Why oral hygiene is so important?

Just like you, your pet has only one set of adult teeth.

Dental hygiene is very important, but what is not well known is that dental disease can significantly reduce the lifespan of your animal companion.

Bacteria that accumulate on your pet’s teeth can easily enter the bloodstream and cause serious damage to your pet’s heart, liver and kidneys.

Amazingly, over 80% of pets over the age of three have some form of periodontal or dental disease.

Pet’s dental problems are not the same as in people. The most common problem for people is tooth decay (caused by the loss of calcium from the enamel resulting in painful, infected cavities). By comparison, tooth decay accounts for less than 10% of all dental issues in dogs.

The main cause of dental problems in pets is periodontal disease.

This is inflammation or infection of the tissues surrounding the tooth. Accumulation of tartar (calculus) contributes to gum recession around the base of the tooth and this exposes sensitive nerve endings. If left untreated, infection soon follows and the gums recede even further. Infection quickly spreads into the tooth socket and ultimately the tooth loosens and is lost. During this process bacteria are absorbed into the bloodstream through damaged gum tissue.

If your pet displays any warning signs of periodontal disease, you should contact Vets4Pets:

Things to watch for:

  • Bad breath
  • Yellow-brown crust on teeth
  • Reluctance to play with toys
  • Bleeding gums
  • Subdued behaviour
  • Going to the food bowl, but not eating
  • Abnormal drooling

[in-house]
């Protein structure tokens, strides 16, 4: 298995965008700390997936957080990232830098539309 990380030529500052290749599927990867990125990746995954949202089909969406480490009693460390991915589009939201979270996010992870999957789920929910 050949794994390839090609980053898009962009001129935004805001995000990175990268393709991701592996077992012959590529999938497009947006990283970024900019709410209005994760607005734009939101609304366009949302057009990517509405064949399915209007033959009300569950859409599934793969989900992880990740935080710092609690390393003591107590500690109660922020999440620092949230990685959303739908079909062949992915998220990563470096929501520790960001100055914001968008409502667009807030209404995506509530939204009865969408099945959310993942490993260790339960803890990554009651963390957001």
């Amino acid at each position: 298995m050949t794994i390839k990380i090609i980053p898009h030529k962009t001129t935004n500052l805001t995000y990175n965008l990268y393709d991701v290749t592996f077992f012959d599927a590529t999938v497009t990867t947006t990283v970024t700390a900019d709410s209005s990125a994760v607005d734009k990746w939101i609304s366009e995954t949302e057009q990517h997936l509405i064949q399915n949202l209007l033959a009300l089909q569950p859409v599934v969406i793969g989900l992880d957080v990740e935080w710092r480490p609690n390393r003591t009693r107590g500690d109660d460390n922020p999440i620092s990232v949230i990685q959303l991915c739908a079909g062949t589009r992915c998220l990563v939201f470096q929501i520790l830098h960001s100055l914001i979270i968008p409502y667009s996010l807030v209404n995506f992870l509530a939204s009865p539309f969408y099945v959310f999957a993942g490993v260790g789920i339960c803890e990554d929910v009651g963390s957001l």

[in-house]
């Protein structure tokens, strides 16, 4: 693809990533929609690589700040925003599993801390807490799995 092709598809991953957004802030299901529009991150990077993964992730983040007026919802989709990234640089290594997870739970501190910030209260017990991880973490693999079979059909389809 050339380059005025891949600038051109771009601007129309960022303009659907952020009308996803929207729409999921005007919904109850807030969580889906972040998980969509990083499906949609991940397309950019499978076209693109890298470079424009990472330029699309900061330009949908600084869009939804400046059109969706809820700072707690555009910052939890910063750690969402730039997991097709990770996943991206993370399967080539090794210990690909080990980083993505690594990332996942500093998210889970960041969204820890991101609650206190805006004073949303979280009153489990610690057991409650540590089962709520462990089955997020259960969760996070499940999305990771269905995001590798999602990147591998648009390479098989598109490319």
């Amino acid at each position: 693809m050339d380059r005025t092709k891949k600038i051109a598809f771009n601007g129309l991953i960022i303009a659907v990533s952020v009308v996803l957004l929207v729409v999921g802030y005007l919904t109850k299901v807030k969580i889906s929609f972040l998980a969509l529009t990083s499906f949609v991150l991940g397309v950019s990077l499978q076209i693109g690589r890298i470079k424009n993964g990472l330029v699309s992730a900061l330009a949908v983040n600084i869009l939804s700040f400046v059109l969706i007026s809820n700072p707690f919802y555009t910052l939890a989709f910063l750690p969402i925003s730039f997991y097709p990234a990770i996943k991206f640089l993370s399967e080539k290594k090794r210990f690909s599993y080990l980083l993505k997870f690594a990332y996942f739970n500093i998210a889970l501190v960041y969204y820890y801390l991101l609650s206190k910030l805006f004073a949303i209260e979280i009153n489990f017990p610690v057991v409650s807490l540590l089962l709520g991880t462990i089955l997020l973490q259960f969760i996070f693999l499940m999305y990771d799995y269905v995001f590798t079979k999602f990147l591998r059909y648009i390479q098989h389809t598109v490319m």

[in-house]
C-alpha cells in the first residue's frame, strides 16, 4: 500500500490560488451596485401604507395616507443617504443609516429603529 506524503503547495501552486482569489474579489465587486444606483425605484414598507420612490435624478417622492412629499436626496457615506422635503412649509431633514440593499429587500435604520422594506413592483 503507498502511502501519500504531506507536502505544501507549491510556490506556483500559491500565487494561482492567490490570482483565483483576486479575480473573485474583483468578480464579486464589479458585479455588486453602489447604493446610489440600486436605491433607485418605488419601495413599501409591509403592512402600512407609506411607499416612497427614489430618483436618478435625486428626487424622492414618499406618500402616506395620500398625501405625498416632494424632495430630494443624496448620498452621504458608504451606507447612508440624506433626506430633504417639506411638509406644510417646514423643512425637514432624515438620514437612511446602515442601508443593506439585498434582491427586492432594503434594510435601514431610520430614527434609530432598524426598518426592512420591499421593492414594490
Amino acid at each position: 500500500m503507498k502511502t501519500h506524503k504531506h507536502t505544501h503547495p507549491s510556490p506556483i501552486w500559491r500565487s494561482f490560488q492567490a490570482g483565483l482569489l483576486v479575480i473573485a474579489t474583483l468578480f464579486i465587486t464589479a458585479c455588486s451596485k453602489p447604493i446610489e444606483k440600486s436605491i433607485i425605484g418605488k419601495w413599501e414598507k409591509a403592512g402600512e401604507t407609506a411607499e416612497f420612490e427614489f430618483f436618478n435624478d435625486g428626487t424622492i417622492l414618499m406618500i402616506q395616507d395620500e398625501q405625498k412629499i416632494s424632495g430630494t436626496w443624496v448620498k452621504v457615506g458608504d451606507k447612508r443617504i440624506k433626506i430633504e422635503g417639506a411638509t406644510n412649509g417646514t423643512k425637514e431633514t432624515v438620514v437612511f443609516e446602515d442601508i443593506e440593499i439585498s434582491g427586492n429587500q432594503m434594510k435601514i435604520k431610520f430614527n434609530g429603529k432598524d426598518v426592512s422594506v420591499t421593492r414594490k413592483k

• Dropping food out of the mouth
  • Swallowing food whole
  • Change of chewing or eating habits
  • Tooth loss

Minimize the risk of further damage and discomfort by bringing your pet to Vets4Pets for an assessment at the first sign of the disease. (Our contact details are on the back).

Note: a general anaesthetic will be needed for dental treatment to remove tartar build up or any loose or damaged teeth.

How you can prevent periodontal disease?

The best method is to brush your pet’s teeth daily using a toothbrush and specially formulated toothpaste. Most animals will happily accept brushing after a gentle introduction. We sell pet toothbrushes and toothpaste at our vet clinics and in our online shop. Ask Vets4Pets staff for advice on using these products.

Vets4Pets also recommends:

Other ways to protect your pet

Vets4Pets suggests removing raw bones from your pet’s diet, as these can easily get stuck in some part of your pet’s digestive tract and cause an expensive medical emergency. In addition, bones are high in fat, contain many bacteria, go off quickly and frequently break teeth.

Do not use human toothpastes on your pet’s teeth. These contain harmful foaming agents that are not intended to be swallowed. Many types of human toothpaste also contain a high content of fluoride and artificial sweetener xylitol, which cause health problems in pets.

Give your pet a professional dental check-up

If your pet has never had a professional dental check-up or it has been some time since your pet was last checked, contact the friendly staff at one of our hospitals for an appointment.